The Halfliner allows you to score 81 games, half of the 162-game regular season…hence the name. It is spiral bound with heavy Double Wire-O binding. It has a pitch black cover with their logo blind-embossed on the cover. It is made of heavy cover stock, however the specs are not available on their website or inside the book, so I can’t say exactly how heavy. The back is made of a similar-weight light chip board. Black as well.

After opening the cover, you’re greeted with a blast of butcher orange paper, 6 pages explaining how to score a game, if you’re new to scorekeeping or just need a refresher. Then comes the fun part: the actual score card pages.

The layout is clean and modern. The two pages opposite each other are very similar, except that one has a section for Game Day details, like where you’re at, where you sat, how the weather was, who is home and away, and how you’re viewing the game (tv or at the park). The other page has a section for notes, the umpire list (so you can track who is squeezing your pitchers over the season!), and the final box score.

Clean design allows you to score your way.

The individual boxes are void of any extras, so you can score however you choose. There is no set spot for balls and strikes, no hit indicators to circle. It’s just a clean square with a diamond inside. For me, this is preferable. I have bigger handwriting and I like to use a dark, soft pencil. This allows space for me to make the marks I want to make without having to navigate around someone’s idea of what I should be tracking, instead of what I want to track.

I couldn’t find any paper specs, but it feels like at least 60# paper, though I’m not the best judge of that. It has a decent tooth to it, so it tears into a soft pencil like a Blackwing 602 pretty good. If you’re scoring at home, that’s not a big deal, you can just sharpen the pencil. Out at the game, though, I’d recommend bringing an HB at least, if not an F. Or just take your sharpener of choice along for the ride and leave the shavings next to the peanut shells. Use the back couple pages to get an autograph while you’re there.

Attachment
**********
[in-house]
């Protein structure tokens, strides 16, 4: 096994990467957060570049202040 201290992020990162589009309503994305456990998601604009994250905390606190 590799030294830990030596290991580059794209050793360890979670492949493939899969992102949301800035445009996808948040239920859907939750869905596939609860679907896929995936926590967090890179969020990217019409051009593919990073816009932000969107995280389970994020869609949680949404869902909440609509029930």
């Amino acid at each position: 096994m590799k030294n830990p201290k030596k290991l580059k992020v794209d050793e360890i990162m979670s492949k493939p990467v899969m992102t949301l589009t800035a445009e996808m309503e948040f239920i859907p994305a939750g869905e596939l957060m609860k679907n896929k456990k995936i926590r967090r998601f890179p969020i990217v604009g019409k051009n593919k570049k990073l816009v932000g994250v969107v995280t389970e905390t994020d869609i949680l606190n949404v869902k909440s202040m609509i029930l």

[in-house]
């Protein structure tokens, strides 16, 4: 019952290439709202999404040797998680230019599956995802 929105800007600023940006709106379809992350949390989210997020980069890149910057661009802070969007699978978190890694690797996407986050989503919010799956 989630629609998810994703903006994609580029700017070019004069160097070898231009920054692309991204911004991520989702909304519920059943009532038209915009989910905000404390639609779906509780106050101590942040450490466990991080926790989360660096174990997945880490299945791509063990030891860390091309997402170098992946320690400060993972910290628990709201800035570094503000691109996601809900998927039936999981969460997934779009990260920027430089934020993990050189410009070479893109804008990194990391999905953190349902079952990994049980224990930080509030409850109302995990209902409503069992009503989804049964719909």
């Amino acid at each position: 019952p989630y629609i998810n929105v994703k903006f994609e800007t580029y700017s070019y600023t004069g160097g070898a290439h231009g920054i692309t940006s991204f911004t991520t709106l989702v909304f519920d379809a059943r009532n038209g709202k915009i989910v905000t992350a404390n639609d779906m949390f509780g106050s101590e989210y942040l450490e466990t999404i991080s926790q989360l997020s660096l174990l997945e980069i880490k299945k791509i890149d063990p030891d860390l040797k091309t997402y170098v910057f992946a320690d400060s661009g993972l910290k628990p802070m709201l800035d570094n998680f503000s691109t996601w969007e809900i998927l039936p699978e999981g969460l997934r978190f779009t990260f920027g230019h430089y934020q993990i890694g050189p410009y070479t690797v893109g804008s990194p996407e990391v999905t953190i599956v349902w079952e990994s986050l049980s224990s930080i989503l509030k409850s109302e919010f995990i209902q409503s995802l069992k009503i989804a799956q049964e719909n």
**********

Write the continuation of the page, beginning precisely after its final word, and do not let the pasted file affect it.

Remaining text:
If it sounds like I like this thing, you’re right, I do. However, there are a few things that I would improve. The Double Wire-O binding is a little too small for the amount of pages. It would be nice to be a bit bigger to give the pages a little room to move more freely, especially at the front and back of the book. I debated pulling out the first few butcher orange directions and the back autograph pages to give it a little more room to turn, but I just decided to be careful with it instead. Maybe I’m spoiled by Write Notepads, but the Double Wire-O binding feels a little weak to survive half the baseball season without getting bent up, especially if you plan on throwing it in your bag and hauling it to the ballpark on a regular basis.

I think that first icon is for night games, but I can't be totally sure.

The other thing I don’t like is the order of the final stats columns. I wish it followed the stat lines in the official box scores on MLB.com. The MLB order is AB - R - H - RBI - BB - SO - LOB. The Halfliner has AB - R - H - BB - LOB - RBI, with no spot for strikeouts. With strikeouts so prevalent in the modern game, it’s a stat worth tracking. I would even argue more important than the Left On Base stat. The instructions on how to score a game are enough to get you started, but if you are a complete newbie to it, you’re going to want to find an additional reference, as these instructions are very introductory.

Overall, the Eephus League Halfliner Scorebook is a hipster baseball nerd’s wet dream. Its cool retro look is great for the Field Notes crowd, but the design of the actual scoring pages is minimalist enough for the stats-nerd to make it their own.

Available at the Eephus League, $30

Disclaimer: I bought this thing myself, so there is nothing to hide!